“It has something to do with the man with the big hat.”
“Napoleon?” I ventured, unhelpfully. Giving me a dark look she shook her head condescendingly. “No, Brunel of course.”
Ah yes, how silly of me. The 19th century engineer was obviously the person responsible for the 17th century Mayflower. You can’t argue with logic like that. So we didn’t. Nodding respectfully we backed away to consult the more dependable if less entertaining Google, and swiftly discovered that I was right – The Mayflower took the first English Separatists, or Pilgrims as they are now known, from Plymouth to the New World in 1620.
Basking in erudition, we continued our saunter westwards, soon stopping to wonder at the bizarre abuttal of the graveyard of St Mary’s Church and a brightly-coloured children’s play area. They were literally on top of one another; a child descending speedily down the shiny slide would be in danger of alighting on a tombstone. Of course, we had to have a go. Both Andy and I tested the slide, curiously too small for our adult frames. I have to say, it certainly made the graveyard more cheery.
Moving on, we soon entered and immediately departed The Angel – the barman announced they were closed while pouring a fresh pint with a lively crowd behind him. In a lesser area this could have caused us to sink into deep dejection, but after a few steps we came across The Winnicott, a real find. Gloriously under-lit, we peered in to discern mock tudor fittings, an open fire, and a few small gatherings of eminently stylish folk sharing witty asides over tankards of dark ale. Jazz played smoulderingly in the background. A piano nestled against a wall. I refrained, despite Andy’s pleas for a rendition of Tubular Bells. We didn’t want to leave. If you’re ever in this part of town, you would do yourself a grave disservice to miss The Winnicott.
The remaining hour of the pub crawl is, I must admit, dim in my mind. But with Andy’s help I discovered that our penultimate pub was named The Kings Arms. What I do remember, vividly, is the following:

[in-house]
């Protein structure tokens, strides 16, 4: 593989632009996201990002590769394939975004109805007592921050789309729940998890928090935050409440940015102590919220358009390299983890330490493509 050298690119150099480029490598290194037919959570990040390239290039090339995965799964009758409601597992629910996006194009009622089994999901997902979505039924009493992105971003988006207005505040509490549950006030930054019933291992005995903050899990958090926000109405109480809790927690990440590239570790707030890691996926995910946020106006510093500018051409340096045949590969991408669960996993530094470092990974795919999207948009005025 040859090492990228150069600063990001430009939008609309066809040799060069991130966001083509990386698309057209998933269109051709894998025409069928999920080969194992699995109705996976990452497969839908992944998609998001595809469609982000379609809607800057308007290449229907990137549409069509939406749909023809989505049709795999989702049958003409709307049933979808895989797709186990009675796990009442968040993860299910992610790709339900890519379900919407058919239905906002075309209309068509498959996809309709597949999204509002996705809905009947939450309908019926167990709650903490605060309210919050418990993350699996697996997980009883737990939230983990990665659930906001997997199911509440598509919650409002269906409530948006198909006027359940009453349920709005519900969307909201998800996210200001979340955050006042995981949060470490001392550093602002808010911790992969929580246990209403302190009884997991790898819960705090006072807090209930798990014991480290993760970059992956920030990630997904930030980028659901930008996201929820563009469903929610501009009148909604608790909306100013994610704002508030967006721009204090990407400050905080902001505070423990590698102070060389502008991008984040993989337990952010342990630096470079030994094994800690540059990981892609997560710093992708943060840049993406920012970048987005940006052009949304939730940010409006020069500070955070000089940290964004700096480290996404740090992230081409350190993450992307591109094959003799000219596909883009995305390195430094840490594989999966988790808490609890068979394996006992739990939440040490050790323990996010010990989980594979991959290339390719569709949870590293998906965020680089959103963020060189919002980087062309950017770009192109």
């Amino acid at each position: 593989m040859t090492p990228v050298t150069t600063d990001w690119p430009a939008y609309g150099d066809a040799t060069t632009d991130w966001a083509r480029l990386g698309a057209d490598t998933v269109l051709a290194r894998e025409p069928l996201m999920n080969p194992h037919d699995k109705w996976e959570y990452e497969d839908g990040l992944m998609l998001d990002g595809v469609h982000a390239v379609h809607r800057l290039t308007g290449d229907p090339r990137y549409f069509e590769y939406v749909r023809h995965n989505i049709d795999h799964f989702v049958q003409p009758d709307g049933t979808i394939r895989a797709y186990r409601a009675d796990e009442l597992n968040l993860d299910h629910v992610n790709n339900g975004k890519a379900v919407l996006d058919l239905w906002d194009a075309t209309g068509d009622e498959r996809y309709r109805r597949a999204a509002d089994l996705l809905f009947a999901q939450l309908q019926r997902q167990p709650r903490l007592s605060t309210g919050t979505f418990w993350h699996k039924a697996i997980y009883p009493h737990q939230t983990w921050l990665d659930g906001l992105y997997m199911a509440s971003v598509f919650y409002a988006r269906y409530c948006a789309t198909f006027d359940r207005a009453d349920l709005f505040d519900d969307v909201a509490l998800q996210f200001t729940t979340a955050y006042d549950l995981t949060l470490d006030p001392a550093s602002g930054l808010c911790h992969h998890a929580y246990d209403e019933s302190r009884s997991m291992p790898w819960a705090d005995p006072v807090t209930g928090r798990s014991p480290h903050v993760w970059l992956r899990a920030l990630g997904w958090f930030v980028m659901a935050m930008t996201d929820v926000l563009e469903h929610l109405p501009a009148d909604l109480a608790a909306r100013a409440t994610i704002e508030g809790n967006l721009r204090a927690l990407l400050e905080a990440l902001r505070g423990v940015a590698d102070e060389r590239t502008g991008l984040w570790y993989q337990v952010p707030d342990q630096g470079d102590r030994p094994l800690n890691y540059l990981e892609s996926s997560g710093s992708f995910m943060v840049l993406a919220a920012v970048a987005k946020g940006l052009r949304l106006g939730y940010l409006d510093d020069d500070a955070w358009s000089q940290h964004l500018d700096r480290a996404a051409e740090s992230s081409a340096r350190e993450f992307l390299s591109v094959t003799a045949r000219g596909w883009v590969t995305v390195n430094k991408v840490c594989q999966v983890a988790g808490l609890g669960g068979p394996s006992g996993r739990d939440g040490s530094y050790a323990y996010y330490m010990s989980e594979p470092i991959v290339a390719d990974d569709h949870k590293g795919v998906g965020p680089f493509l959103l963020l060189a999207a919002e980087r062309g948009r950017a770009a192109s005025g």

During a casual anecdote, Andy decided to throw into the conversational arena, without further elucidation, the following phrase: “hoist by my own petard”. I believe he was slightly sore at my superior knowledge of the Mayflower and wanted to prove his own intellectual prowess. Whatever the reason, I questioned this expression – hitherto unheard by my ears – and he, shocked at my ignorance, explained its meaning (a ‘petard’ is a small bomb, and the phrase literally means “causing the bomb maker to be blown up with his own bomb”). Andy continued to be amazed at my idiocy for not knowing this apparently common utterance and I, unwilling to accept this hole in my own linguistic arsenal, bet that surely the vast majority of people have never heard of it either. I believe I originally guessed 95%, but then adjusted that to 75% taking into account the lofty intellects of Londoners. We then proceeded to ask our fellow drinkers in The Kings Arms. I was unsettled when a young lady at the first table I accosted nodded her head in complete comprehension, but after a short while the results were in: 8/11 people had no clue of its meaning – 73%. Another victory for me, if one’s own ignorance can be claimed as such.
After a hasty gin and tonic at The Pommelers Rest, we discovered that we could make it back for our last train from Waterloo on foot, rather than bothering with the tube, if we were happy to maintain a light jog for two miles. Rising to the challenge, we did indeed jog back to the station. Andy, raring like a stallion, wanted to sprint ahead but I, better versed in the art of pacing kept us at an easy trot, and we still managed to purchase a burrito before boarding our train as champions.
Next stop: CANARY WHARF